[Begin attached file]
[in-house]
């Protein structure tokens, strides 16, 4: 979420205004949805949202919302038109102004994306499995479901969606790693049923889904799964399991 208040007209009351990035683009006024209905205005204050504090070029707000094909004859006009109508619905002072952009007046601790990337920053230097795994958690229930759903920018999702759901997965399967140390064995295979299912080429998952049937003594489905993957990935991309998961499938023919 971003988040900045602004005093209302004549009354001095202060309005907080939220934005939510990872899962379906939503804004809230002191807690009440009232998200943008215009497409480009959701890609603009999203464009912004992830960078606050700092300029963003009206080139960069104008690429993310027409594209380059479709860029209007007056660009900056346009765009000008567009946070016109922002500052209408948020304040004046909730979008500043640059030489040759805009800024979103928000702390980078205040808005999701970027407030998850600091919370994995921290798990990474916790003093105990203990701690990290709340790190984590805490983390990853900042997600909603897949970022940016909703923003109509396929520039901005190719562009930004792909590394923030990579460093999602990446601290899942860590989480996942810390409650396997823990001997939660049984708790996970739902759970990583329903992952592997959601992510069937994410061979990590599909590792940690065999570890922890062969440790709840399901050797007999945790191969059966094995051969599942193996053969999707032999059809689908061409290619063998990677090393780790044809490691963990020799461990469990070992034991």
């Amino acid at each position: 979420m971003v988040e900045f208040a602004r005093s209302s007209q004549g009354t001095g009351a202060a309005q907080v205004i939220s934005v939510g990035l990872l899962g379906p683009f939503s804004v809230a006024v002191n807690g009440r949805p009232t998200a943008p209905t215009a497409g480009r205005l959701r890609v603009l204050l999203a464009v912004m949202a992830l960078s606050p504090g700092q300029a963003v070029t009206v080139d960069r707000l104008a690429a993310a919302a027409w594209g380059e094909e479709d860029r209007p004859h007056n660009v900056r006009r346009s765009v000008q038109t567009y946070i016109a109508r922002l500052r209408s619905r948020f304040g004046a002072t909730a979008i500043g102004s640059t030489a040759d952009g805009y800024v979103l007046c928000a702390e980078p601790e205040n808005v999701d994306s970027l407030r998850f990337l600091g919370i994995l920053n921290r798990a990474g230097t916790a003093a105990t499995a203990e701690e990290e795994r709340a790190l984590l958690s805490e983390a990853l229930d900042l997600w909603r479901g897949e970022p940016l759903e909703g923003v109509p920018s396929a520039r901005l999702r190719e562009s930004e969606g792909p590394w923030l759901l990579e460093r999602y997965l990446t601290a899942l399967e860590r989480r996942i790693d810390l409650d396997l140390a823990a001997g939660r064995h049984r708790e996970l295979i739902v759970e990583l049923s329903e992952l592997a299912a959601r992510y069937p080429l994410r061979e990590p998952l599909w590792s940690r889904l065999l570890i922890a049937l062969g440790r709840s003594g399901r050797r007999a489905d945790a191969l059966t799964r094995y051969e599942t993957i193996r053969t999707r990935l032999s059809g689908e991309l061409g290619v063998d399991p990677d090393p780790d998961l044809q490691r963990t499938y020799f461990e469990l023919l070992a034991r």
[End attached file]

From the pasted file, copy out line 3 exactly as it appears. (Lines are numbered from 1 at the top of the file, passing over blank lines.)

């Amino acid at each position: 979420m971003v988040e900045f208040a602004r005093s209302s007209q004549g009354t001095g009351a202060a309005q907080v205004i939220s934005v939510g990035l990872l899962g379906p683009f939503s804004v809230a006024v002191n807690g009440r949805p009232t998200a943008p209905t215009a497409g480009r205005l959701r890609v603009l204050l999203a464009v912004m949202a992830l960078s606050p504090g700092q300029a963003v070029t009206v080139d960069r707000l104008a690429a993310a919302a027409w594209g380059e094909e479709d860029r209007p004859h007056n660009v900056r006009r346009s765009v000008q038109t567009y946070i016109a109508r922002l500052r209408s619905r948020f304040g004046a002072t909730a979008i500043g102004s640059t030489a040759d952009g805009y800024v979103l007046c928000a702390e980078p601790e205040n808005v999701d994306s970027l407030r998850f990337l600091g919370i994995l920053n921290r798990a990474g230097t916790a003093a105990t499995a203990e701690e990290e795994r709340a790190l984590l958690s805490e983390a990853l229930d900042l997600w909603r479901g897949e970022p940016l759903e909703g923003v109509p920018s396929a520039r901005l999702r190719e562009s930004e969606g792909p590394w923030l759901l990579e460093r999602y997965l990446t601290a899942l399967e860590r989480r996942i790693d810390l409650d396997l140390a823990a001997g939660r064995h049984r708790e996970l295979i739902v759970e990583l049923s329903e992952l592997a299912a959601r992510y069937p080429l994410r061979e990590p998952l599909w590792s940690r889904l065999l570890i922890a049937l062969g440790r709840s003594g399901r050797r007999a489905d945790a191969l059966t799964r094995y051969e599942t993957i193996r053969t999707r990935l032999s059809g689908e991309l061409g290619v063998d399991p990677d090393p780790d998961l044809q490691r963990t499938y020799f461990e469990l023919l070992a034991r």